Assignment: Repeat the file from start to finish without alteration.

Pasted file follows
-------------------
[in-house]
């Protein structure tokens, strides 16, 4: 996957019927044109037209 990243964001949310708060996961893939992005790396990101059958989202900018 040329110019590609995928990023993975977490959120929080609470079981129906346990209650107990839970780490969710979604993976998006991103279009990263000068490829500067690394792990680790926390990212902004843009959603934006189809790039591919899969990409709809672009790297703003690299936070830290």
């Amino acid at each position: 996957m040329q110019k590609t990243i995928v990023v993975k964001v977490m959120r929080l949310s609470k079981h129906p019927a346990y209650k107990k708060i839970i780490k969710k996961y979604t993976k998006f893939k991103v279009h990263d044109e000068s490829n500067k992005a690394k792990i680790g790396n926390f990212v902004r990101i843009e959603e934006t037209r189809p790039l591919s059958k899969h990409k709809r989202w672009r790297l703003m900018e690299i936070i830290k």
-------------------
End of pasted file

[in-house]
């Protein structure tokens, strides 16, 4: 996957019927044109037209 990243964001949310708060996961893939992005790396990101059958989202900018 040329110019590609995928990023993975977490959120929080609470079981129906346990209650107990839970780490969710979604993976998006991103279009990263000068490829500067690394792990680790926390990212902004843009959603934006189809790039591919899969990409709809672009790297703003690299936070830290």
């Amino acid at each position: 996957m040329q110019k590609t990243i995928v990023v993975k964001v977490m959120r929080l949310s609470k079981h129906p019927a346990y209650k107990k708060i839970i780490k969710k996961y979604t993976k998006f893939k991103v279009h990263d044109e000068s490829n500067k992005a690394k792990i680790g790396n926390f990212v902004r990101i843009e959603e934006t037209r189809p790039l591919s059958k899969h990409k709809r989202w672009r790297l703003m900018e690299i936070i830290k």